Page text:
Ask Matt: America’s ‘Talent’ Looking Awfully Familiar & Emmy Reactions
Welcome to the Q&A with TV critic — also known to some TV fans as their “TV therapist” — Matt Roush, who’ll try to address whatever you love, loathe, are confused or frustrated or thrilled by in today’s vast TV landscape. (We know background music is too loud, but there’s always closed-captioning.)
One caution: This is a spoiler-free zone, so we won’t be addressing upcoming storylines here unless it’s already common knowledge. Please send your questions and comments to [email protected] (or use the form at the end of the column) and follow me on Twitter (@TVGMMattRoush). Look for Ask Matt columns on many Tuesdays and Fridays.
Haven’t We Seen Some of This Talent Before?
Question: My wife and I have enjoyed America’s Got Talent for years, mainly because it helped showcase amateur talent or people who have not gotten their big break. However, this year has bothered us. Within the last several weeks, three acts have appeared who really don’t need the spotlight as they have already achieved fame. Josh Blue won Last Comic Standing, I believe, and has at least four comedy specials on Netflix and/or Amazon Prime. Gangstagrass, a musical group, was heavily featured on the great series Justified, has been on tour and has records out; I know because I have one! To cap it off, Michael Winslow, a sound-effects person, has been in many comedy films already and is quite well known.
Why is AGT letting these seasoned performers, who are already professionals and doing quite well, on the show? It takes away from talent like the young autistic and blind man who won the whole thing a few years ago. I can only assume these folks want to get a gig in Vegas, especially after a year of not performing live. — John C, Denver, N.C.
Matt Roush: The trend may have accelerated this year because of how many careers stalled during the pandemic, but it’s not called America’s Got UNKNOWN Talent, and there have been other instances where contestants have auditioned despite having found some success in their field, though maybe not on this level. While it’s unusual for a reality-competition winner to try their hand at another reality contest, AGT is such a big platform and opportunity that many must see this as one of their last big chances at a game-changing career boost. I admit I was startled recently when I tuned in and saw the Sklar twins, who’ve been doing comedy for years in TV and movies, and it would be disingenuous for the judges to treat them like a discovery. But if they’ve still got the goods and the audience responds in kind, maybe it’s unfair to deny them this shot.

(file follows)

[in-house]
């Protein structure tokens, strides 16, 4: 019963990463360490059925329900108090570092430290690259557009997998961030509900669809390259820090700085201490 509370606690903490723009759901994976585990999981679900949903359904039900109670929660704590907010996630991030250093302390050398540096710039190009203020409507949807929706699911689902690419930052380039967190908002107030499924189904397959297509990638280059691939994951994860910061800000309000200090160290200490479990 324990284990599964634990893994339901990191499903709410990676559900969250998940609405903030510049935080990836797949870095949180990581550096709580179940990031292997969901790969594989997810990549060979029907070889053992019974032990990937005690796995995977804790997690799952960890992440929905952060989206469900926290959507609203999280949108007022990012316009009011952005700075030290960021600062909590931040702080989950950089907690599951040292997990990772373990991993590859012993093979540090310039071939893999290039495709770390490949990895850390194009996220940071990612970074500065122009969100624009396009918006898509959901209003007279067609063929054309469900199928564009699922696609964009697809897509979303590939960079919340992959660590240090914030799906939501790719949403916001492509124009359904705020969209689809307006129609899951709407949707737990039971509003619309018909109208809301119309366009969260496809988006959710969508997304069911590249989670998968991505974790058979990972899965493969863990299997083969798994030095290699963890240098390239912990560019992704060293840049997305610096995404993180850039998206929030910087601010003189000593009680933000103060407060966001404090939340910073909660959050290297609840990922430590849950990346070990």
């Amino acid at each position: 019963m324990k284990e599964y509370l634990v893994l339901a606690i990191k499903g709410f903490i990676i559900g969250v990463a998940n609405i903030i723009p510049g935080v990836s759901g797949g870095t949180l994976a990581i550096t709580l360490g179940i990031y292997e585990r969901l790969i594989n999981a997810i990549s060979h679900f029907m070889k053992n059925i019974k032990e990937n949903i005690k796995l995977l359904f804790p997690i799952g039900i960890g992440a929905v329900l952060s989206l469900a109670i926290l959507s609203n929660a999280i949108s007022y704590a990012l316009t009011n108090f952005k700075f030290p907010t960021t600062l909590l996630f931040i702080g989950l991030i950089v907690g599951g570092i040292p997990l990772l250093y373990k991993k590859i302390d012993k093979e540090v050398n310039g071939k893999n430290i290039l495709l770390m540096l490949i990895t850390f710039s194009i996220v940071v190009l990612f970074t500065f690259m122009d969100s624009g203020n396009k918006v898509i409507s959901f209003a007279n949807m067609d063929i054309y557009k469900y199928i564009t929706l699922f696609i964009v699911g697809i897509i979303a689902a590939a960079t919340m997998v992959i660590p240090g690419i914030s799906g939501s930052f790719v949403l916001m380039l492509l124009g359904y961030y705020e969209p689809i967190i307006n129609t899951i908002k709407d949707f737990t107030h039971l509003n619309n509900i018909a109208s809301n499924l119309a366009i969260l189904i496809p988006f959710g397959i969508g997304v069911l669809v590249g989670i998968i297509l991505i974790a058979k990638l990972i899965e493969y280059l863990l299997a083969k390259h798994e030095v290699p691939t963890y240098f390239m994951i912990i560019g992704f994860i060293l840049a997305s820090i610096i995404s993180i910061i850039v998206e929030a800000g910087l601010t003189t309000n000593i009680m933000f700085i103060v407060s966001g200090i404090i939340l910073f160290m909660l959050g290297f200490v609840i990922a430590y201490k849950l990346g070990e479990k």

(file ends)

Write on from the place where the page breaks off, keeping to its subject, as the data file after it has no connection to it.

Regardless, I doubt any of these more familiar acts will reap the top prize. America’s Got Talent is much more skewed to human-interest stories of those who could probably never achieve this sort of exposure any other way.
Not Laughing at the Emmy Nominations
Comment: I would like to share my frustration about the 2021 Emmys’ comedy nominations. I was hoping Superstore’s final season and Girls5eva would get some love from the Academy, but I’ve been disappointed. I think both are better than Ted Lasso. I didn’t watch the other nominated shows this season, so I can’t comment on them, but I have watched Season 1 of black-ish and if Season 7 was similar to that, then it’s a show that wouldn’t get my vote. Meredith Scardino did get a writing nomination for Girls5eva so that’s something, I guess. It deserved more. — John